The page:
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Citation for Study 11968

About Citation title: "Poinsettia’s wild ancestor in the Mexican dry tropics: historical, genetic, and environmental evidence".
About Study name: "Poinsettia’s wild ancestor in the Mexican dry tropics: historical, genetic, and environmental evidence".
About This study is part of submission 11968 (Status: Published).

Citation

Trejo L. 2012. Poinsettia’s wild ancestor in the Mexican dry tropics: historical, genetic, and environmental evidence. American Journal of Botany, 99(7): 1146–1157.

Authors

  • Trejo L.

Abstract

• Premise of the study: The poinsettia ( Euphorbia pulcherrima ) is the world’s most economically important potted plant, but despite its preeminence it is not clear which wild populations are ancestral to the varieties cultivated around the world. Tradition holds that the U.S. envoy to Mexico J. R. Poinsett collected the progenitors of the over 300 varieties in global cultivation on an 1828 excursion to northern Guerrero State, Mexico. It is unknown whether the contemporary cultivars are descended from plants from Guerrero or whether germplasm from other parts of poinsettia’s 2000 km long distribution entered into cultivation during the nearly 200 yr of subsequent poinsettia horticulture. • Methods: To identify the wild populations that likely gave rise to the cultivars and test this historical account, we sequenced plastid and nuclear DNA regions and modeled poinsettia’s potential distribution. • Key results: The combination of nuclear and plastid haplotypes characterizing cultivars was found only in northern Guerrero. Distribution modeling indicated that suitable habitat conditions for wild poinsettias are present in this area, consistent with their likely wild status. • Conclusions: Our data pinpoint the area of northern Guerrero as the cultivated poinsettia’s probable ancestral region, congruent with the traditional account attributing the original collections to Poinsett. Abundant genetic variation likely offers raw material for improving the many shortcomings of cultivars, including vulnerability to cold, stem breakage, and pathogens such as Pythium and Phytophthora . However, genetic differences between populations make conservation of all of poinsettia’s diversity diffi cult.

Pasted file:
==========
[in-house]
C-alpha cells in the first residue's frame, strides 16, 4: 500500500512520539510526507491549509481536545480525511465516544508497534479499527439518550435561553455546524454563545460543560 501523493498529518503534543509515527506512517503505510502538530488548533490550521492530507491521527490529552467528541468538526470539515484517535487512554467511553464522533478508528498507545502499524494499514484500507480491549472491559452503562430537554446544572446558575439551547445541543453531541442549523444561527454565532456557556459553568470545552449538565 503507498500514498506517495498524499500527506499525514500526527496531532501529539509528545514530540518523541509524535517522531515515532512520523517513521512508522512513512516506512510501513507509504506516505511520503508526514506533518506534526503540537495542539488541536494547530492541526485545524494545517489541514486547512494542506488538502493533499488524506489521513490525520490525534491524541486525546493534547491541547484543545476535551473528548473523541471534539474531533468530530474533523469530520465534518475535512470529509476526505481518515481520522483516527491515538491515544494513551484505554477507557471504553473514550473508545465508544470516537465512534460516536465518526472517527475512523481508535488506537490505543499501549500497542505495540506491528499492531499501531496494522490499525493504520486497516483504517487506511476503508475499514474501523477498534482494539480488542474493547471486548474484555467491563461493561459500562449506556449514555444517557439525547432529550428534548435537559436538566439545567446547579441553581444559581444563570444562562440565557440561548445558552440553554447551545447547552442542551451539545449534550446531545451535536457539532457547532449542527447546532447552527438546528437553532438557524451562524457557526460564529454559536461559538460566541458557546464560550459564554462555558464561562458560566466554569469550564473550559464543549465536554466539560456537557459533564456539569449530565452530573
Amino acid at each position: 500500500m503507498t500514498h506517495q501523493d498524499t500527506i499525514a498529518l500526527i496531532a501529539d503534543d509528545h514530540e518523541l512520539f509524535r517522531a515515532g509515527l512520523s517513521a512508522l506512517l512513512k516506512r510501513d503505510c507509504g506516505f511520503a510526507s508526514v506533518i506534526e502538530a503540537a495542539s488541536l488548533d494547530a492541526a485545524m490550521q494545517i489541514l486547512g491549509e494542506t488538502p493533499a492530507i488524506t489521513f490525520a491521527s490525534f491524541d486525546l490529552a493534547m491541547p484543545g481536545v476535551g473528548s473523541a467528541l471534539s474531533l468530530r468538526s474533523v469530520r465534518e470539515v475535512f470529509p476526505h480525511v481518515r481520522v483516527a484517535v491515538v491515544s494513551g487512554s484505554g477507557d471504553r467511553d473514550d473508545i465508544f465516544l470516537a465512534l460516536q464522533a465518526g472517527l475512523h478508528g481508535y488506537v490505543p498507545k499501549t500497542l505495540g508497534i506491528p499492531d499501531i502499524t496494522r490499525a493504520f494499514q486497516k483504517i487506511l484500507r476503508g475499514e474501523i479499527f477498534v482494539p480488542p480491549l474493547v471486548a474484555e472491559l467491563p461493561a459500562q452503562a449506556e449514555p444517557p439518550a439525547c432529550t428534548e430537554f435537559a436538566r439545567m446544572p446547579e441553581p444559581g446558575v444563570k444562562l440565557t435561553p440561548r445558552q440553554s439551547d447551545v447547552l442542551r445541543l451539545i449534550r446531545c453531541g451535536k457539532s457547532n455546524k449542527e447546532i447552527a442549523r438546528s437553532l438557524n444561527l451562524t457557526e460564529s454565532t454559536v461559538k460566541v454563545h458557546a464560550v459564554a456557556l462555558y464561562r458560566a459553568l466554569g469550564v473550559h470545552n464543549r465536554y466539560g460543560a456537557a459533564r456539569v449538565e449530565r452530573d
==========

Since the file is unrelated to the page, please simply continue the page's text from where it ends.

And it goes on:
Keywords

Poinsettia, Euphorbia pulcherrima, centers of origin, domestication, niche modelling, management, conservation.

External links

About this resource

  • Canonical resource URI: http://purl.org/phylo/treebase/phylows/study/TB2:S11968
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